So the Arizona Cardinals are on top of the NFC West with a 3-2 record after beating the Saints at home, and this with an undrafted free agent rookie QB as the starter. The Seahawks and Rams are tied for second and the 49ers are dead last at 0-5. Last week the Cardinals had a shocking upset over the New Orleans Saints and the Rams got pummeled by the Lions. What can we expect this week from the NFC West teams?
This week the Oakland Raiders travel across the bay to take on the San Francisco 49ers. The Raiders are 2-3 and are coming off a huge win over the San Diego Chargers, a team that had beaten them 13 times in a row. How did the Raiders do it? Special teams and defense. In the first few minutes of the game the Raiders blocked a San Diego punt that rolled through the end zone (no Taylor Mays acrobatic toe-tapping here) for a safety. Their first offensive points were off a FG, and then they blocked another San Diego punt which they recovered for a touchdown. This would put them up 15 points early. Their defense mostly held strong, though they're vulnerable to the deep pass. At the end of the game Phillip Rivers had a chance to win the game on a late drive and was stripped. The consequent fumble was run back for a touchdown, which was the first defensive touchdown for the Raiders since 2007.
So how do the 49ers beat the Raiders? Attack them deep and attack the edges to soften up the middle. If Singletary insists on running the ball up the middle the Raiders defensive line will shut them down. However, other than Nnamdi Asomugha, their secondary is weak. They're tied for 7th in the league in pass plays of over 20 yards and 6th in pass plays of over 40 yards. Opposing QBs have had a rating of 101.2 against them and their defense has given up an average of 26.2 points a game.
If I were offensive coordinator I'd open up with a deep bomb to Vernon Davis down the middle. As the defense is trying to recover from the big gain I'd follow up with a quick bubble screen pass to Michael Crabtree. I'd keep punching them that way hard and often and get the jump on them early in the scoring.
I absolutely would not run between the tackles until after I'd used the edges and the deep ball to soften them up, because their defensive line is pretty good.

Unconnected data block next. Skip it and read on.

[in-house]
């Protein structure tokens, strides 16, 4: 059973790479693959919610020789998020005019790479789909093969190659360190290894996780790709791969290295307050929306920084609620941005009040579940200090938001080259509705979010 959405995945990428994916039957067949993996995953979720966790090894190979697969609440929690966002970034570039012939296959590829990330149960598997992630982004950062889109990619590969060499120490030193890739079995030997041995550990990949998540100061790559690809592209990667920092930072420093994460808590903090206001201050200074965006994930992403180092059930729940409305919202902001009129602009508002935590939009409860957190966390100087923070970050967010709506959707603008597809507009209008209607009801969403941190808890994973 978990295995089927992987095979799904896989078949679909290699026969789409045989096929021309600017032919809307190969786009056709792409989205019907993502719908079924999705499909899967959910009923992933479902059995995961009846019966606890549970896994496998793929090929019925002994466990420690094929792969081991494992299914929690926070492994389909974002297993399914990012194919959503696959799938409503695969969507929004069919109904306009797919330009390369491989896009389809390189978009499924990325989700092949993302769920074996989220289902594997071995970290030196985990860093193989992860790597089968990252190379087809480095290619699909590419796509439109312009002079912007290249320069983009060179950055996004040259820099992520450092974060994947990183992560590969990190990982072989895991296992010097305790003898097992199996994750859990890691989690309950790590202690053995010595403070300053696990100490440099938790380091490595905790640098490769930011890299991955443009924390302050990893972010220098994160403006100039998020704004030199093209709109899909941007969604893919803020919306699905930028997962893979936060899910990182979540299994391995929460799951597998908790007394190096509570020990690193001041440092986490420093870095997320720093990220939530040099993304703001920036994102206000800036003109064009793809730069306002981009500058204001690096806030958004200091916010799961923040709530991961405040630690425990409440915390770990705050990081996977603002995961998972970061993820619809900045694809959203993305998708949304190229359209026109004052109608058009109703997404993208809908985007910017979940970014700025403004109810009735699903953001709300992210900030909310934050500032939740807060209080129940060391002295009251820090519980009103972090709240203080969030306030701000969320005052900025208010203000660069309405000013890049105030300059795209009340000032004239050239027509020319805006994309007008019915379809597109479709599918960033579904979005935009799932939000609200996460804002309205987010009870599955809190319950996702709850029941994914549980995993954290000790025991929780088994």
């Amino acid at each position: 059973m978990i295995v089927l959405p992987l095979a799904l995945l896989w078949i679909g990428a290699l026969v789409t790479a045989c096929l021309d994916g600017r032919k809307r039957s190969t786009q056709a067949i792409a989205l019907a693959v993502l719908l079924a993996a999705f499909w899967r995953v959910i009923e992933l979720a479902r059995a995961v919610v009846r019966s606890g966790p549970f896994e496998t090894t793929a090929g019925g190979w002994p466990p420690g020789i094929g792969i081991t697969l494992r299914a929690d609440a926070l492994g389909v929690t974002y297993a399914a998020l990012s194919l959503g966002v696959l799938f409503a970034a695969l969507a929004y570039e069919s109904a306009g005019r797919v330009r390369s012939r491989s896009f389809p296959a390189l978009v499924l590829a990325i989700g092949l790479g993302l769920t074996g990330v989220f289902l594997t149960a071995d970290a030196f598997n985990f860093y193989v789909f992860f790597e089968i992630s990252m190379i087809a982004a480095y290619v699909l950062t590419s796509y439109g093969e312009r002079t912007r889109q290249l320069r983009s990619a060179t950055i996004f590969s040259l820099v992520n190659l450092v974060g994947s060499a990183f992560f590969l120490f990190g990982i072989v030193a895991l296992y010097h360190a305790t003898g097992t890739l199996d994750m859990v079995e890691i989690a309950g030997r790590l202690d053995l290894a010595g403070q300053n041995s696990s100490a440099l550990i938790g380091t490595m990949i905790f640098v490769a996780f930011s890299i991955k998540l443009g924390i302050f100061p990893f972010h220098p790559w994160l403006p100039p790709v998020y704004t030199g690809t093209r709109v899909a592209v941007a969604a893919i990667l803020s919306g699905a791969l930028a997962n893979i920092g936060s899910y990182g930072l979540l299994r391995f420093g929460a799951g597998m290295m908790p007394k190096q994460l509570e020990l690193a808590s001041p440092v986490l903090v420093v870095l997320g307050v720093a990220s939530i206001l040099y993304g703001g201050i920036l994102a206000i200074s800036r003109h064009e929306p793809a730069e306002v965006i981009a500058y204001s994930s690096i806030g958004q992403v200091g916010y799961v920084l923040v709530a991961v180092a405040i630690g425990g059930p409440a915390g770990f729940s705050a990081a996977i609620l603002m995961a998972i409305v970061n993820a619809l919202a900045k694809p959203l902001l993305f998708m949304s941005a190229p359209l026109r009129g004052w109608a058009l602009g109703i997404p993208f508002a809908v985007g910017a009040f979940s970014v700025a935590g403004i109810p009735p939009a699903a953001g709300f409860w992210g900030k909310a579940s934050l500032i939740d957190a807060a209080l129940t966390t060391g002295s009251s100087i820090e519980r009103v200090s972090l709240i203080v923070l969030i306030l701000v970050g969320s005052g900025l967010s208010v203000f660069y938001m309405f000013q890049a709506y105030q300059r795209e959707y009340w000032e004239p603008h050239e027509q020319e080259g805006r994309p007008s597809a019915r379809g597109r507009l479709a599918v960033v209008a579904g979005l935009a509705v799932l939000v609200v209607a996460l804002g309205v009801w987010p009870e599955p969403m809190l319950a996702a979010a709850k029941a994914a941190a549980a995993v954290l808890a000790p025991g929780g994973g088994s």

Defensively I'd also attack. Neither Campbell nor Gradkowski are top-notch QBs. I think Gradkowski is tougher than Campbell and can provide more of a spark for that offense and I'd rather face Campbell. I'd put pressure on whichever one is playing to try to force them into errors. I would not sit back and let them throw short passes to build up the confidence. This is a game that the 49ers should win, however I've said that about too many games this year to have much confidence this week.
The 49ers need to play mistake free because the Raiders will try to cause turnovers (they had two FF in last week's game alone). Ball protection is vital, which is a bit scary for this offense.
San Diego/St. Louis
The Rams seem like a team that the Chargers will have a big game against, specifically Phillip Rivers. I've already talked about the weakness of the Rams secondary, and that's not been improved much. The Rams tackling regressed last week against the Lions, and they had a tough time getting pressure against the Lions offensive line. I can't see them getting pressure against the Chargers.
The best the Rams can hope for is to keep the ball out of Phillip Rivers hands which means turning to Steven Jackson. I don't think he's fully recovered from his groin injury yet--there seems to be a tentativeness to his running still and he doesn't explode with the same power.